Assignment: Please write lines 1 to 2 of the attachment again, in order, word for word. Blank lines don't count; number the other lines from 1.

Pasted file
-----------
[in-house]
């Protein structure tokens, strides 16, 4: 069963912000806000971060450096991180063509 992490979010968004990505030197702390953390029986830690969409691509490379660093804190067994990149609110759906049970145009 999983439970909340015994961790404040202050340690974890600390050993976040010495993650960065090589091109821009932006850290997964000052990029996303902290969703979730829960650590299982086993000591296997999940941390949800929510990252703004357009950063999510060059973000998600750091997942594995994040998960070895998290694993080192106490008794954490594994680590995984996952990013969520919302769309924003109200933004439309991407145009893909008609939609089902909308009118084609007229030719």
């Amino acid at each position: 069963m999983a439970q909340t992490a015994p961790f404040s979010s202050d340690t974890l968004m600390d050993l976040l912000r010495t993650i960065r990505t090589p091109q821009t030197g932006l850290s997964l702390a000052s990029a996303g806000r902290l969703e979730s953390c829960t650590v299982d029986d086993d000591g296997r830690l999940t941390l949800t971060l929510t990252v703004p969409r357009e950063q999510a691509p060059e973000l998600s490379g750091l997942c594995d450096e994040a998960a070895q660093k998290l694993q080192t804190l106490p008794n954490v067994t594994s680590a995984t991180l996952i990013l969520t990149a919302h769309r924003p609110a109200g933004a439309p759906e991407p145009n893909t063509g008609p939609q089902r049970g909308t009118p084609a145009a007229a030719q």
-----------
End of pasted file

[in-house]
């Protein structure tokens, strides 16, 4: 069963912000806000971060450096991180063509 992490979010968004990505030197702390953390029986830690969409691509490379660093804190067994990149609110759906049970145009 999983439970909340015994961790404040202050340690974890600390050993976040010495993650960065090589091109821009932006850290997964000052990029996303902290969703979730829960650590299982086993000591296997999940941390949800929510990252703004357009950063999510060059973000998600750091997942594995994040998960070895998290694993080192106490008794954490594994680590995984996952990013969520919302769309924003109200933004439309991407145009893909008609939609089902909308009118084609007229030719």